Editor's note: Jennifer McMenamin was one of five media witnesses to Baker's execution Monday night.

His arms were extended from his sides. His hands were balled in loose fists. His eyes were closed.

In the moments before the chemicals that would kill Wesley Eugene Baker began flowing, the death row inmate lay still.

All day long, Baker had visited with friends and family. He had spoken to others by telephone. According to his lawyers, he talked about movies and memories. They said he again expressed remorse for the shooting that left a 49-year-old grandmother dying on a mall parking lot in front of her grandchildren. He joked that he still needed to lose 40 pounds.

But when a corrections officer yanked open the curtains to the death chamber Monday night to begin the execution, Baker was among strangers, strapped to a 300-pound steel table, with intravenous lines trailing from both arms.

The room was dimly lit. With a white sheet draped over him and pulled nearly to his chin, only Baker's bare arms, a snatch of fabric from his gray prison shirt and his head were visible.

A prison chaplain hovered nearby, and three men, including Randall L. Watson, the assistant commissioner of the Division of Correction and the man serving as the evening's "execution commander," stood in one corner.

On three sides of the square chamber were windows with reflective, one-way glass that prevented Baker and the others in the chamber from seeing out.

Looking in from one of the windows were the prison warden, an assistant warden, a physician and the "injection team."

On the opposite side, behind another window, were four relatives of Jane Tyson, the elementary school teacher's aide Baker was convicted of shooting outside Westview Mall on June 6, 1991. The family members asked prison officials not to identify them.

A curtain along the back wall of the execution room obscured the state's old gas chamber, just a few feet behind the execution table, on the second floor of the Metropolitan Transition Center, a former state penitentiary now used as a regional prison hospital.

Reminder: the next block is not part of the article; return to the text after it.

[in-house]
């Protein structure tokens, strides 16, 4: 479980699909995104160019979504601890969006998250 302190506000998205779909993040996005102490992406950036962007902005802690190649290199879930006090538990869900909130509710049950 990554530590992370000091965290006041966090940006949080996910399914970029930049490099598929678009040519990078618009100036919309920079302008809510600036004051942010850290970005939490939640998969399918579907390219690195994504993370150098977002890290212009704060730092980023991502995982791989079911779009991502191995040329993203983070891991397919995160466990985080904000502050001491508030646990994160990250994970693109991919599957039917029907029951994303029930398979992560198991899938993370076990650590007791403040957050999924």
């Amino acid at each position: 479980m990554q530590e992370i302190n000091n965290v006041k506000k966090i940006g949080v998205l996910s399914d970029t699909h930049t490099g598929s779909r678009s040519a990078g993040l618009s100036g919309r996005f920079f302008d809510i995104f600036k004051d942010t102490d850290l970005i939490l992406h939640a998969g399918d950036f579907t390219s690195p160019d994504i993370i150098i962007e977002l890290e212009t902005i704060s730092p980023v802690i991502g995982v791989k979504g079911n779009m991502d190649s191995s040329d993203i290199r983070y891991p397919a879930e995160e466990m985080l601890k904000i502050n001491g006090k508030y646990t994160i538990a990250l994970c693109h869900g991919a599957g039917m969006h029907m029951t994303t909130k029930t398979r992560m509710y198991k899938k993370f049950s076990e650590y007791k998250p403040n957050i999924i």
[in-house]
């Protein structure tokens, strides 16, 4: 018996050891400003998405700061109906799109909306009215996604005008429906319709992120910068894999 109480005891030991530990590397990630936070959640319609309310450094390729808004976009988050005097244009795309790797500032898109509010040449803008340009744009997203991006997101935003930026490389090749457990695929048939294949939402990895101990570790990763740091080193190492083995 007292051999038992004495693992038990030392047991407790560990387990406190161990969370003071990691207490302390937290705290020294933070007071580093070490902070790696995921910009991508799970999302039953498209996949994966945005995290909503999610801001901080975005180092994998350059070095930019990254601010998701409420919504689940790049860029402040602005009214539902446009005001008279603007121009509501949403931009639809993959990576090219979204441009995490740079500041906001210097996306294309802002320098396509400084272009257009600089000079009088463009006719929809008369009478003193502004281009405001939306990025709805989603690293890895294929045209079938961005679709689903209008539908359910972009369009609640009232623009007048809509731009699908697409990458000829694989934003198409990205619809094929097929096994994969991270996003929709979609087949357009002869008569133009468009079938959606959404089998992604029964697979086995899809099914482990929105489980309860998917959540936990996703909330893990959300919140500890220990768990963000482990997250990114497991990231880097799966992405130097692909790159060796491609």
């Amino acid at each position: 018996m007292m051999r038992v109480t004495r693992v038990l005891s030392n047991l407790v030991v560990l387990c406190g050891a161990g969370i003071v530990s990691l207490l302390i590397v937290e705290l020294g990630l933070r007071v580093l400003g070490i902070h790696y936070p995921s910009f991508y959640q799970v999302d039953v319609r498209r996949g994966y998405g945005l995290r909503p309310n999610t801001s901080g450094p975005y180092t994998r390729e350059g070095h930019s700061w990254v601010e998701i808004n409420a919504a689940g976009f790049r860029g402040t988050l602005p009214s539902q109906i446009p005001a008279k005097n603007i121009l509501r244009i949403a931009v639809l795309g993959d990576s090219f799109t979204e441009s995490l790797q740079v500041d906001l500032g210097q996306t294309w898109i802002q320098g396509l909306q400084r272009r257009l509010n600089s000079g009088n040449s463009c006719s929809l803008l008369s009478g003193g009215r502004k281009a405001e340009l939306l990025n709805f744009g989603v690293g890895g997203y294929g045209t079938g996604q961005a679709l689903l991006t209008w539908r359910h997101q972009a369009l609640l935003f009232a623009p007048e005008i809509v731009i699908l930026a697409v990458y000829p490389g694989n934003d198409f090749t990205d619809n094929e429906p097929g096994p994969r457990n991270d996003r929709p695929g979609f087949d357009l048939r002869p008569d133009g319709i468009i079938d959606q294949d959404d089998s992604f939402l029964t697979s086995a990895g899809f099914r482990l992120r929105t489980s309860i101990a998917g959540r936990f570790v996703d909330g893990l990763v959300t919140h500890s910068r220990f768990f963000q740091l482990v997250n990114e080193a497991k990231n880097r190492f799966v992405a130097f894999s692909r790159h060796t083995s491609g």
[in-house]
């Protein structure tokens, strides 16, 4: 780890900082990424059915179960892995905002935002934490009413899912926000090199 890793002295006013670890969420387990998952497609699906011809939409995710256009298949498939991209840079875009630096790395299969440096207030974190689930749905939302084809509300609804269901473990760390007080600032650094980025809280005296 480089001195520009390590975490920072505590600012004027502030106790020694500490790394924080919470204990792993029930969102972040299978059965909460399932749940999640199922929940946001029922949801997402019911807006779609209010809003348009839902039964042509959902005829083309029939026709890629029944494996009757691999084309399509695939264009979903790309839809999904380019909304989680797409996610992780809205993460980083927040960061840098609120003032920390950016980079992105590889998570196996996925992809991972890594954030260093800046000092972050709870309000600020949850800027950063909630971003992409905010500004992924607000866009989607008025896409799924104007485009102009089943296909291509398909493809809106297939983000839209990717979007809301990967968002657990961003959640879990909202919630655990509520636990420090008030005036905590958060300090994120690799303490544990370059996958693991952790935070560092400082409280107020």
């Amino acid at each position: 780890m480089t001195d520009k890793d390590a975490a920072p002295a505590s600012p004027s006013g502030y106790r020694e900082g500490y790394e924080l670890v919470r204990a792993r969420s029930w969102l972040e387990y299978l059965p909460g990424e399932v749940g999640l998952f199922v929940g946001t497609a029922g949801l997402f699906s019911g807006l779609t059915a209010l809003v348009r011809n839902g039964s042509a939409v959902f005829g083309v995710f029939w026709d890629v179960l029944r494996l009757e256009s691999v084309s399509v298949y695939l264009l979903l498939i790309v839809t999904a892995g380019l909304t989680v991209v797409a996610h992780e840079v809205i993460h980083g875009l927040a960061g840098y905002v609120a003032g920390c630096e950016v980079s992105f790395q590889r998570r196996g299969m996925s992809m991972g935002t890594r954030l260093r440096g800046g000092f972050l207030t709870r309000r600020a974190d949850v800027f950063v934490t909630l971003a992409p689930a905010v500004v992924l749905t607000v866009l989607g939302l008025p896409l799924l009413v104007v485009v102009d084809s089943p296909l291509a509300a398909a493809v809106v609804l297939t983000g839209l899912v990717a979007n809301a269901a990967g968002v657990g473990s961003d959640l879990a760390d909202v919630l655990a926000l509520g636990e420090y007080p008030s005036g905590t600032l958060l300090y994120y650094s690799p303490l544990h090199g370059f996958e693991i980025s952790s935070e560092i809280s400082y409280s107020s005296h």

Behind the third window -- separated by a wall from the victim's family -- sat the official witnesses to the execution: five news reporters and Baltimore County police Chief Terrence B. Sheridan.

They were joined by three public defenders who assisted Baker through years of court proceedings and appeals, all of which came to an end late Monday when the U.S. Supreme Court declined to review three new legal challenges and Gov. Robert L. Ehrlich Jr. chose not to intervene and commute Baker's sentence.

Gary W. Christopher, a bearded and graying federal public defender who represented Baker for a decade, had never witnessed an execution. He was there, he said, because Baker had asked him to be.

Baker also requested the attendance of Franklin W. Draper, who worked on Baker's case for the past several years. In 1991, Draper watched another client, a confessed killer of 14, put to death in South Carolina's electric chair.

The third lawyer, Katy O'Donnell, chief of the state public defender's capital defense division, had watched the 1997 execution of her client, Flint Gregory Hunt, convicted of gunning down a Baltimore police officer in an alley.

"Just don't write that it was peaceful," she said Monday night as the witnesses were gathered in a waiting room of the old castle-like Baltimore prison where the state's death chamber is located. "Really. Think about it. It's not peaceful. It's hard to read that."

At 9:05 p.m., word came to the group waiting downstairs from the execution room: "We're ready," a prison official announced.

The group walked up a narrow flight of stairs to the second floor. They filed into the witness room. They took seats on a small set of bleachers.